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Much has been written about the newly created opportunity zones and the tax advantages that accompany them under Section 1400Z of the Internal Revenue Code. In fact, further regulatory guidance is likely because of the myriad questions that remain. With taxpayers (particularly those involved in real estate) regularly seeking tax efficient strategies for owning, holding and ultimately disposing of real estate, however, the opportunity zones understandably warrant considerable attention. The benefits they provide are unlike the traditional strategies that taxpayers have generally employed, and can be a useful tool.

While it is frequently noted that comparisons are odious, a meaningful question is how the opportunity zones compare with like-kind exchanges under Section 1031 of the Internal Revenue Code. Like-kind exchanges have been an invaluable—and favorite—tax deferral staple for decades for taxpayers owning real property held either for trade or business purposes or for investment purposes. Since opportunity zones involve a substantial real estate component, the question of comparison is natural. The opportunity zone may be the new kid on the block, but it does not by any means affect the merit and prudence of pursuing a like-kind exchange in the appropriate circumstances. To understand that, the below comparison of the two strategies may be helpful.

Section 1031 relates only to real estate. (Prior to the Tax Cuts and Jobs Act passed in December 2017, the reach of Section 1031 also extended to assets other than real estate.) The quality of the real estate is not an issue. Thus, for example, raw land can be exchanged for an apartment complex, or an office building can be exchanged for a retail center. What is important is that the relinquished property (i.e., that property being sold) be exchanged for replacement property, which is also real estate. In contrast, acquisition of an interest in a “qualified opportunity fund” can involve reinvesting proceeds not only from the sale of real estate (as in a like-kind exchange) into the fund, but also from the sale of other assets (such as stock).Thus, there is no real property requirement that is analogous to that for a like-kind exchange.

Section 1031 arguably involves only one kind of deferral: deferring what would likely be a long-term capital gain if the property had been sold in a traditional taxable sale. While Section 1031 is routinely called a deferral, in actuality, deferral can be indefinite if the replacement property is held until death (where there may be a step up in tax basis), irrespective of the number of exchanges that may have been consummated along the way. In contrast, there are various sunsets on the period of time the taxes can be deferred with an opportunity zone program.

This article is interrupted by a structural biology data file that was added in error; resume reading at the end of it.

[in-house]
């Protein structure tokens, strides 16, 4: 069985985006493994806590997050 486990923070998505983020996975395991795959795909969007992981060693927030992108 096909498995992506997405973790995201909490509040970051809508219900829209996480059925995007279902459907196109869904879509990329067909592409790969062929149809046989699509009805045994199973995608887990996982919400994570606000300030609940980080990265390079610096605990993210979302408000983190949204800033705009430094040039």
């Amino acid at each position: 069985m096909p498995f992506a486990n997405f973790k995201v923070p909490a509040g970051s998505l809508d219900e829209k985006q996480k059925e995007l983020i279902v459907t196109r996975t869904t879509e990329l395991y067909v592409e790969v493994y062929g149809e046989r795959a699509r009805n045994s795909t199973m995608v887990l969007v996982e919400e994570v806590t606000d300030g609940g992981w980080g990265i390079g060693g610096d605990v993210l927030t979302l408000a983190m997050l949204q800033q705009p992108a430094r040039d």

To get the full benefit of Section 1031 (i.e., deferral of all of the gain which would otherwise be recognized on the sale of the relinquished property), the entire sales price from the relinquished property disposition (with certain adjustments, like commissions) must be reinvested in the replacement property. In contrast, qualified opportunity funds are predicated not on reinvesting the sales price but rather merely the gain. One can see how this would make a difference if, for example, a taxpayer were selling raw land for $1,000,000 with an $800,000 basis, and therefore a potential gain of $200,000.With Section 1031, the taxpayer has to invest the full $1,000,000 in order to defer taxation on the $200,000 inherent gain. However, with a qualified opportunity fund, only $200,000 needs to be reinvested. The principal of $800,000 can therefore be pocketed without taxation. This would appear to be an immediate advantage to the opportunity zone. However, there is a comparable yet frequently unrealized way to access cash from exchanges.

Taking the example above, if the relinquished property (i.e., the raw land) were unencumbered (i.e., not mortgaged), the taxpayer could reinvest the $1,000,000 into, for example, a standalone drugstore property. The favorable arbitrage created by exchanging raw land (i.e., non-income producing) for the drug store (i.e., income producing) is permitted under Section 1031, even though they are different types of properties. The taxpayer could then enter into a long-term lease with the drugstore operator (perhaps 20 years), and then on the basis of that lease, obtain a nonrecourse (i.e., no personal liability) loan from a lender. That loan might be as high as 80 percent loan-to-value, meaning that the taxpayer could withdraw $800,000 in cash, still completely defer the gain, and satisfy the mortgage payments with rent from the drugstore. Moreover, if the drugstore were to default, the taxpayer could merely turn over the keys without having personal liability on the nonrecourse loan. In short, the taxpayer could essentially get to the same place.

There are a whole host of other considerations for opportunity zones and comparisons to exchanges, but the foregoing are some of the more prominent ones. Certainly both strategies require due consideration from taxpayers.


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